There are more than 150 species of Valeriana growing all over the world in temperate climates. It is the species officinalis that is traditionally used for medicine making, though some other species have been used as well.  We start valerian seeds in early spring to transplant out about six weeks after  germination. Valerian’s white roots grow in a dense cluster with many little rootlets and look like a thick head of dreadlocks. The freshly dug roots smell like earth to me, and I love them. I’d say that Valerian just isn’t an herb for those people who find the odor offensive.

We dig valerian roots in fall after the plant has died back and tincture fresh valerian roots in alcohol or vinegar or dry them on a screen in a well-ventilated place, out of direct light. We store the dried roots in a canister or other air-tight container for later use as teas and infusions.

You’ll find our hand crafted MOFGA Certified Organic valerian root tincture here:  Blessed Maine Herb Farm

About gailfaithedwards

Gail Faith Edwards is an internationally recognized Community Herbalist with over thirty years experience. She is the author of a number of books about herbs and has taught in India, Italy, Poland and Russia, at the Yale School of Nursing, the University of Maine and the College of the Atlantic, among others. She is the founder of Blessed Maine Herb Farm and Director of the Blessed Maine Herb Farm School of Herbal Medicine. She is the mother of four grown children and the grandmother of four grandsons. Gail leads sacred journeys and ancestral pilgrimages to Southern Italia twice a year.
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6 Responses to Valerian – Valeriana officinalis

  1. I love the post, but I wish Valerian was an ally of mine. Sadly, I’m one of those quirky folks where it invokes the opposite effect from others. I still have affection for it even if I’m not destined to work with it directly myself.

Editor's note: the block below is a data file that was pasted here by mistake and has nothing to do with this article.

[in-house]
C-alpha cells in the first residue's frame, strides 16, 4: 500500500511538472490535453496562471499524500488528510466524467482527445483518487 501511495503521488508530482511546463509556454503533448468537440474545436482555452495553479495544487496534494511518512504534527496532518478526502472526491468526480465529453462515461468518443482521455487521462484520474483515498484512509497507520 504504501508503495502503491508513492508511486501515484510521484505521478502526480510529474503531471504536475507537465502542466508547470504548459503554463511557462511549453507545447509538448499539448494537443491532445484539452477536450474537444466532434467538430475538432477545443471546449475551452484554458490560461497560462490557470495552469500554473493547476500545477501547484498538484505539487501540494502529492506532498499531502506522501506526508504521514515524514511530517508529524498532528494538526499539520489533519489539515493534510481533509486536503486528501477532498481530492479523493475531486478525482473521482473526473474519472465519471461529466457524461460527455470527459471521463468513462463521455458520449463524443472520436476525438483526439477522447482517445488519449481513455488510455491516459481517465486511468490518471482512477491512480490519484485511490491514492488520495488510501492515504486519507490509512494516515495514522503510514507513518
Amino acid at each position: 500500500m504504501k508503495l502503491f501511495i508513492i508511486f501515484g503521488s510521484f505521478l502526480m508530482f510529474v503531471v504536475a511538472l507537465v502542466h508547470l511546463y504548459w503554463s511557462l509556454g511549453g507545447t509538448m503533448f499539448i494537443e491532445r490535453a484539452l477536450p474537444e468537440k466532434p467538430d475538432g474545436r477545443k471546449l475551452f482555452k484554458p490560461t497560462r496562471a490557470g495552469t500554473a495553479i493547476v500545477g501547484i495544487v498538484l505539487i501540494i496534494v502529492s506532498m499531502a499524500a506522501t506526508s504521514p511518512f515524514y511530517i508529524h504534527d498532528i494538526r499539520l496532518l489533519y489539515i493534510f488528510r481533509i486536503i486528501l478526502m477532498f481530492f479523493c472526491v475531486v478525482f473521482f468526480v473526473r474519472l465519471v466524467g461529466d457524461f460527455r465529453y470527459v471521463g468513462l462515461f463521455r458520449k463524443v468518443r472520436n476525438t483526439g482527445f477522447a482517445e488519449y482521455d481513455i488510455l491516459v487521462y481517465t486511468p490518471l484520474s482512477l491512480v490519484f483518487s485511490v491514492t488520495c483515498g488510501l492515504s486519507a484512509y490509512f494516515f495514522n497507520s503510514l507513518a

2. Oh, my gosh, Gail, Valarian must certainly be speaking to me this year….it magically appeared in our fields (a big patch) for the first time this year! And now this lovely article by you! I certainly need to “make medicine” with it. Thank you! Enjoy the growing season, your family, and the many mystical surprises in store this summer.
    Green Blessings,
    Barbara Kocen

    • Barbara, As a “witch’s herb” valerian has a mind of its own, it knows where to go and who it wants to be near…it sounds like it’s chosen you! Making medicine with it is a must, but just sitting with it will reveal much and help you develop a strong relationship with this amazing herb. Enjoy getting to know valerian this summer. Blessings to you and yours as well!

    • mary spinnato says:

      Hi Barbara
      Just read your note regarding Valarian and I’m very interested in knowing how you would go about using it for medicinal purposes. I would appreciate and info. Thank you and hope to hear from you.

  3. hi Gail,
    lovely post on valerian, this is a plant I love and is blooming now in our gardens too, odd that it’s blooming in northern NJ and Maine at the same time! I don’t use the plant much, being one of those people who don’t enjoy the roots, but I do like and am beginning to employ the flowers! I never yet met a cat who didn’t love valerian even better or as well as catnip, dried and put in a little muslin bag…they adore it! green blessings, Robin Rose

    • Thanks for your comment Robin. Yes, the valerian are blooming quite early here this year, as are many other plants it seems…I will have to give my daughter Rosa’s cat, Frankie, a bit of dried valerian root to see how he likes it. He certainly goes for the catnip in a really big way! Love and blessings to you! Gail